Lack of Environment

A blog on the politics and psychology underlying the denial of all our environmental problems

How a post-carbon World might look

with 16 comments

Yesterday, on Paul Handover’s Learning from Dogs, Paul Handover posted the 4th and penultimate part of his serialisation of the recent work of Dr Samuel Alexander of the Simplicity Institute under the title ‘Down is the new up‘.  As Alexander himself says, it “…is a challenging mixture of utopian and dystopian speculation”.  However, whatever else it may be, it is an amazingly thorough analysis of our predicament.  Here are my main take-aways:

4.1  Water – it’s the reason I first got into hydrogeology – and the statistics presented here are very sobering “…we could live with dignity without showering or bathing in the accustomed fashion… high water consumption is really a product of wastefulness…”

4.2  Food – Air transportation is one activity where fossil fuel use is not substitutable.  However, what I had not considered before was the fact that localism is essential in food production because the current globalised system “will not be economically sustainable as oil continues to get more expensive.”

4.3  Clothing – At last I have found someone who shares my distaste for the fashion and advertising industries that sell only discontent.  However, an organised boycott would simply put a lot of people out of work… But, of course, they will be needed to cultivate the land… Oh boy, is this going to be a hard sell…

4.4  Housing – Sadly, much of the UK’s Victorian housing has been demolished in the misguided belief that new is better.  It might be if the new stuff was being built to the highest-possible energy efficiency standards but often it is not – and it is unlikely to be as long-lasting as that which it replaced.  Refurbishment is the much better option; it is a form of recycling.

4.5  Energy“energy consumption per capita in a sufficiency economy may be in the vicinity of half that of Western European economies today” – now there’s a challenge!  Here again, Dr Alexander appears to endorse Schalk Cloete’s arguments (see yesterday’s post on this blog) regarding the implications of the end of the era of cheap, abundant and dense forms of energy (i.e. fossil fuels) – “The major obstacle in the way of completely decarbonising the economy is the fact that, currently, fossil fuels are required to make renewable energy systems, such as the solar panels and wind turbines.”

4.6  Transport – Again, yet more unemployment seems an inevitable consequence of the end of globalisation.  Freight transport by air appears doomed but Tourism is not even mentioned.  However, its demise seems to be assumed – this too will be a hard sell.  Electric cars are expensive; and making them requires the use of fossil fuels.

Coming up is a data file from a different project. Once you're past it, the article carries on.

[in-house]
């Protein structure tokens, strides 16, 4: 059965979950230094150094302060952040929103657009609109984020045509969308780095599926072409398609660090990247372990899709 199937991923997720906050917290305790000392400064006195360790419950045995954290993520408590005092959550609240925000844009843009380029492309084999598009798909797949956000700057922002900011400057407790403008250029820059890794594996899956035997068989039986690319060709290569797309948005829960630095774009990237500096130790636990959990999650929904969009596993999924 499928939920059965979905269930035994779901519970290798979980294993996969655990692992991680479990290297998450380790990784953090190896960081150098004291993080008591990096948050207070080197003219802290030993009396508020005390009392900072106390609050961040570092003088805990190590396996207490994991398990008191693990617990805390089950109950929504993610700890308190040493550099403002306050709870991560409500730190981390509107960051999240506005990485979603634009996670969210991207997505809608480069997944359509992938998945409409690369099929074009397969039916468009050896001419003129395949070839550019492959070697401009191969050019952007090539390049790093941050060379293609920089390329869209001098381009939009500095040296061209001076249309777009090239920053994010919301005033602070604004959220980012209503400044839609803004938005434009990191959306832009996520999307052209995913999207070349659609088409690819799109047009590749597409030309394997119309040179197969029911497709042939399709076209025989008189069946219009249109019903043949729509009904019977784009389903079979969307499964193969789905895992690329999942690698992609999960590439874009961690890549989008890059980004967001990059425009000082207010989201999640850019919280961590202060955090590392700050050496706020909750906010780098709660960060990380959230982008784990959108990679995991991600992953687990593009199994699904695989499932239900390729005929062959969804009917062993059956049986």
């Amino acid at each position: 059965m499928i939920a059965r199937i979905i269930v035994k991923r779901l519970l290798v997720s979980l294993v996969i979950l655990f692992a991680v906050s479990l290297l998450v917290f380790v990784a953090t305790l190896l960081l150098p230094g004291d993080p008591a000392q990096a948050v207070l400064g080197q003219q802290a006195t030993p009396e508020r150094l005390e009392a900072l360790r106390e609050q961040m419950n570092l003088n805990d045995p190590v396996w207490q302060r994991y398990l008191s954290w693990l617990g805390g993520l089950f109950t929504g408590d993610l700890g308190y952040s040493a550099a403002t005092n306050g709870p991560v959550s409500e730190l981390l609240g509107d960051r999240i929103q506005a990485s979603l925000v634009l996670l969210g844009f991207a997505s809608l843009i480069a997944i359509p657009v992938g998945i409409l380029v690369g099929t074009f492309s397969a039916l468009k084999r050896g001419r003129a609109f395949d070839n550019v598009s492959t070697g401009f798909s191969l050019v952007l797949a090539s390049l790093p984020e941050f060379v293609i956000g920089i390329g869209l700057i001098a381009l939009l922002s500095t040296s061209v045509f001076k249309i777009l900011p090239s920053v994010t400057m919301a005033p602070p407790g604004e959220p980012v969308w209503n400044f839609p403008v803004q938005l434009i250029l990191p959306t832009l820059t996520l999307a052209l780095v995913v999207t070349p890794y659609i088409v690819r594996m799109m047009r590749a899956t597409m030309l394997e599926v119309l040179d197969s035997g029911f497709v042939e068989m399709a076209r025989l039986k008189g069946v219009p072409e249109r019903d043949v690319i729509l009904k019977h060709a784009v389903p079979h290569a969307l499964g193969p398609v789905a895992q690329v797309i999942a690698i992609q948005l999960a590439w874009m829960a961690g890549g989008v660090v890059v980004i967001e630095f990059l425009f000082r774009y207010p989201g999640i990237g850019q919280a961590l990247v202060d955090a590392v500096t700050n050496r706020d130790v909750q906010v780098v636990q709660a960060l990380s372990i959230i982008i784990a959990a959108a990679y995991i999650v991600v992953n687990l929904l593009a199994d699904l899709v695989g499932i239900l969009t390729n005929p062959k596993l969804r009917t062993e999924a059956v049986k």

4.7  Work and Production – Dr Alexander’s vision of the future looks like a return to medieval feudalism. If so, there are an awful lot of young people wasting racking up ludicrous levels of debt to get themselves a Tertiary education that will be totally useless.

4.8  Money, Markets and Exchange – An interesting conflict appears inevitable between the hitherto relentless advance of technology towards a paperless economy (i.e. electronic funds transfer) and a return to much older forms of trade (i.e. bartering).  What is certain is that Alexander conceives globalised Capitalism as destined to become the economic equivalent of a cosmological Black Hole – “It may be that as economies are suffocated by expensive oil in coming years, and find themselves at the ‘end of growth,’ debt-based systems which require growth will collapse under the weight of their own debts and the alternative system will arise in a very unplanned, ad hoc, and possibility decentralised way.”

4.9  Miscellaneous – Both Marxism and Anarchism are critiqued.  However, Alexander fails to note the fact, which many other authors have pointed out,  that Marxism is merely growthmania without the Capitalism:  It is focussed on production rather than consumption; but it still pre-supposes quantitative economic growth as the only way to measure progress (and has thus always failed).  Alexander seems to see localism and grassroots revolution as the most likely way in which a post-carbon era will emerge.  To me, this seems to pre-suppose the institutional failure of globalised Capitalism but, I guess we shall soon find out…

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16 Responses

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  1. It’s odd to read statements that dismiss EVs (and other things) because it takes fossil fuels to make them. More optimistic people acknowledge that this will happen during the transition to renewables (we’re at the beginning now), but that a post-carbon world will have manufacturing processes based on renewables. Similarly, more optimistic people anticipate that biofuel will support some air transport.